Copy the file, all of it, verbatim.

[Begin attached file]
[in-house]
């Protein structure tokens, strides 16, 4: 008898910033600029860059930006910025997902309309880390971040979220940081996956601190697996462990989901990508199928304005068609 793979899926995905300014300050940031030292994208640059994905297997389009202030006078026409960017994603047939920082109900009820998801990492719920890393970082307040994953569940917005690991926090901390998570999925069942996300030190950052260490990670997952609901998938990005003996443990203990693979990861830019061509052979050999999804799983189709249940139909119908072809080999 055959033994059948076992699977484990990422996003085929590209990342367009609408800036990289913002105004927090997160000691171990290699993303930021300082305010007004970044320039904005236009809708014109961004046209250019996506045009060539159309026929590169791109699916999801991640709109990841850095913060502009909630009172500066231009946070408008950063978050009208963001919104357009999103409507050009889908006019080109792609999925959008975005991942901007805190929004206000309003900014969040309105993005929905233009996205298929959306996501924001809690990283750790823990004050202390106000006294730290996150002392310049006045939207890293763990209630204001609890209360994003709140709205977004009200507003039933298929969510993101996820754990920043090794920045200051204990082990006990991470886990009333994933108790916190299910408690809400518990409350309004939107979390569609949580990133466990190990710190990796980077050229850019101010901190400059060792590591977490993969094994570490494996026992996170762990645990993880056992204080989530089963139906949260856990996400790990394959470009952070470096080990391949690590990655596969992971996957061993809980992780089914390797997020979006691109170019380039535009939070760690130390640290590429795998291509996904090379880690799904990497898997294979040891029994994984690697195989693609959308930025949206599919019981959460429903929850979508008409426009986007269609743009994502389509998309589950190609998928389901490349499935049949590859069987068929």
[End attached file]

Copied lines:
[in-house]
């Protein structure tokens, strides 16, 4: 008898910033600029860059930006910025997902309309880390971040979220940081996956601190697996462990989901990508199928304005068609 793979899926995905300014300050940031030292994208640059994905297997389009202030006078026409960017994603047939920082109900009820998801990492719920890393970082307040994953569940917005690991926090901390998570999925069942996300030190950052260490990670997952609901998938990005003996443990203990693979990861830019061509052979050999999804799983189709249940139909119908072809080999 055959033994059948076992699977484990990422996003085929590209990342367009609408800036990289913002105004927090997160000691171990290699993303930021300082305010007004970044320039904005236009809708014109961004046209250019996506045009060539159309026929590169791109699916999801991640709109990841850095913060502009909630009172500066231009946070408008950063978050009208963001919104357009999103409507050009889908006019080109792609999925959008975005991942901007805190929004206000309003900014969040309105993005929905233009996205298929959306996501924001809690990283750790823990004050202390106000006294730290996150002392310049006045939207890293763990209630204001609890209360994003709140709205977004009200507003039933298929969510993101996820754990920043090794920045200051204990082990006990991470886990009333994933108790916190299910408690809400518990409350309004939107979390569609949580990133466990190990710190990796980077050229850019101010901190400059060792590591977490993969094994570490494996026992996170762990645990993880056992204080989530089963139906949260856990996400790990394959470009952070470096080990391949690590990655596969992971996957061993809980992780089914390797997020979006691109170019380039535009939070760690130390640290590429795998291509996904090379880690799904990497898997294979040891029994994984690697195989693609959308930025949206599919019981959460429903929850979508008409426009986007269609743009994502389509998309589950190609998928389901490349499935049949590859069987068929």